Indigenous youth will not leave the B.C. parliament in Victoria until the government ends the RCMP raids against Wet’suwet’en Nation.
Ta’kaiya Blaney, 19, is from Tla’amin Nation and one of dozens more Indigenous youth from Wet’suwet’en, Sto:lo, Secwepemcúĺecw, and more, who mobilized outside the B.C. parliament in Victoria on Thursday at noon and stayed overnight.
Blaney said the group will remain on site to support Wet’suwet’en until federal and provincial governments honour Indigenous laws.
“We will be here until demands are met. This is an unconditional occupation,” Blaney said.
Land defenders have been working together to protect unceded Wet’suwet’en territory from pipeline construction by occupying proposed development sites. But on Wednesday, the RCMP confirmed it would be enforcing a B.C. Supreme Court order, allowing officers to forcibly remove land defenders and make way for construction of the Coastal GasLink pipeline.
Dozens of RCMP officers stormed into Wet’suwet’en land defender camps at 5 a.m. on Thursday morning with tactical officers, dog teams, and drones equipped with infrared sensors. At least six people were arrested and one woman was reportedly dragged out of a car window, naked. Officers were initially detaining reporters, including a VICE journalist, but have since said they will not remove embedded journalists. RCMP raids are ongoing.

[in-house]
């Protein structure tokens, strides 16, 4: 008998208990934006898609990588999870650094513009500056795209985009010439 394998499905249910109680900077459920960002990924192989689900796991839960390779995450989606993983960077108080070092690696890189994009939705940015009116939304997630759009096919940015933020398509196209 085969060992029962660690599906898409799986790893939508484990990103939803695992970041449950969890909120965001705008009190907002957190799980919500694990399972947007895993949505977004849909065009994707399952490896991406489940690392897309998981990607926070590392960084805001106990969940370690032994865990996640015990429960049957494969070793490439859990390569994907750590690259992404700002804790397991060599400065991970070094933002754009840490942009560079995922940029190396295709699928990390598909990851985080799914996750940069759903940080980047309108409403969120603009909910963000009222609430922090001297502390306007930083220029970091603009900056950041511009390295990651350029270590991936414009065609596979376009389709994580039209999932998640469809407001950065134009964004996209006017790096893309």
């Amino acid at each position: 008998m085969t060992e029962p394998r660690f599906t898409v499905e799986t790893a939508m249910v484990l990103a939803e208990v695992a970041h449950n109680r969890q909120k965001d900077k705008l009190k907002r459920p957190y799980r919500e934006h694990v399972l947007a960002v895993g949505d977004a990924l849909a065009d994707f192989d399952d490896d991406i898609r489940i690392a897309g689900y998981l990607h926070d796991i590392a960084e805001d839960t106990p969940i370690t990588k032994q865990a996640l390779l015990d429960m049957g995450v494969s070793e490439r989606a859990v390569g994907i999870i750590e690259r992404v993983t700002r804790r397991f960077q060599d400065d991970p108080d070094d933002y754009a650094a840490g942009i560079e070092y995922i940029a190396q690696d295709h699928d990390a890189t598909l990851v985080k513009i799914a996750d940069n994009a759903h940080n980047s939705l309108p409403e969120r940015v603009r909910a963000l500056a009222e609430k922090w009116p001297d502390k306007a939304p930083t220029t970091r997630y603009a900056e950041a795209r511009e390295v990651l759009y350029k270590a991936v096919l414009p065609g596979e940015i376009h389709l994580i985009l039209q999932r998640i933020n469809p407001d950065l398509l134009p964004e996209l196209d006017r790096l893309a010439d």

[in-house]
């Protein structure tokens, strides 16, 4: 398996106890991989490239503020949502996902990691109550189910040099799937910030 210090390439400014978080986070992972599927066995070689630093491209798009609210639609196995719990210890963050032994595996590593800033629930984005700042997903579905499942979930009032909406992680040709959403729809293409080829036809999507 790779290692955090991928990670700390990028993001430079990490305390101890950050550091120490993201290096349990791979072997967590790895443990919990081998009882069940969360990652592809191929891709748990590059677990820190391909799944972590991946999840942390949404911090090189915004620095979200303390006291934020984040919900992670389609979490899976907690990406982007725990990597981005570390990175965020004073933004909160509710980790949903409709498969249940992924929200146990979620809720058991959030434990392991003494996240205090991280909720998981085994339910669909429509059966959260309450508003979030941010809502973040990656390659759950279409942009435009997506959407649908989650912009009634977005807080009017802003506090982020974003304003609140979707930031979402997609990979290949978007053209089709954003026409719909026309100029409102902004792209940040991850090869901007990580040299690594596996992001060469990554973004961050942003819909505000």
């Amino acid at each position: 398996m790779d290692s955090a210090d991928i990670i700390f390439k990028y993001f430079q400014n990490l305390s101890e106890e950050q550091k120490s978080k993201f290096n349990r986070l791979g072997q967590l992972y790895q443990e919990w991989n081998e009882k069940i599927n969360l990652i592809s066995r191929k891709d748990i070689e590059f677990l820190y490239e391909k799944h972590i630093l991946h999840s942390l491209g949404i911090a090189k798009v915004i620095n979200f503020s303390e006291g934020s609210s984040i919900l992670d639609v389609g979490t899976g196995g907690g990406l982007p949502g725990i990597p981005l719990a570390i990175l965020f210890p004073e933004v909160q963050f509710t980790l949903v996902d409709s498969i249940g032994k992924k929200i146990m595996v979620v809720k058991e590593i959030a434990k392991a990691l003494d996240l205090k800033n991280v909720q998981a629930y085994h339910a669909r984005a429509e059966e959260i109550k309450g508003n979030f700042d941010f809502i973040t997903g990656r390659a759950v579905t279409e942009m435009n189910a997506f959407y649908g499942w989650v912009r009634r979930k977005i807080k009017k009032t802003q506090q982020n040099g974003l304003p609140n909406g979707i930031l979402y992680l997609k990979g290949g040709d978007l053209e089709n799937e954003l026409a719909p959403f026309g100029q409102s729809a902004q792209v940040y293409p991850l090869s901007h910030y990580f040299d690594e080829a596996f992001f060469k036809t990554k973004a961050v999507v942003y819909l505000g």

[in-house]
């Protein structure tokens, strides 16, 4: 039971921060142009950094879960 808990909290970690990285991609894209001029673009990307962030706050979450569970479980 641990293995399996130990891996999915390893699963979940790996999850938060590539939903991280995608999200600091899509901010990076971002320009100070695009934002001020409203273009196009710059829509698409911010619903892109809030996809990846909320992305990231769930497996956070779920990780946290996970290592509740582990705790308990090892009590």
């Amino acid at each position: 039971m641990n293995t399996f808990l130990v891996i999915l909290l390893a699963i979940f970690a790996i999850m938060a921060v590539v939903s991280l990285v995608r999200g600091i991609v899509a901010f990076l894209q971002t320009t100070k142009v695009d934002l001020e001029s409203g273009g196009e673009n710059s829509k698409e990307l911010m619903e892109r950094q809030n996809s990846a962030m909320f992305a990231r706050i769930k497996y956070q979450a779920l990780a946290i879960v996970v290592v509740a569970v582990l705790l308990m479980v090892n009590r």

Across Canada, Indigenous youth are staging sit-ins at government buildings and rallying in support of Wet’suwet’en.
Blaney said the ongoing rallies are about more than the pipeline—they’re about Indigenous sovereignty and survival.
“It’s up to us to keep ourselves safe and to support our loved ones on the Wet’suwet’en front lines,” Blaney said.
In a letter to their local MP and MLA, Victoria-based Indigenous youth highlighted the “irreparable violence” committed by Coastal GasLink and RCMP on Wet’suwet’en territories, citing the destruction of archeological sites, hunting areas, traplines, and use of brutal force against land defenders.
“The Canadian government’s narratives of reconciliation and climate leadership become moot while simultaneously using lethal force to push a pipeline through Indigenous lands against the collective will of the hereditary leadership,” the letter says. “As Indigenous youth, we urge you to uphold Indigenous rights and Wet’suwet’en law by advocating for the removal of CGL and RCMP from Wet’suwet’en territories.”
Indigenous youth in Winnipeg have been occupying the office of Minister of Northern Affairs Dan Vandal since Tuesday.
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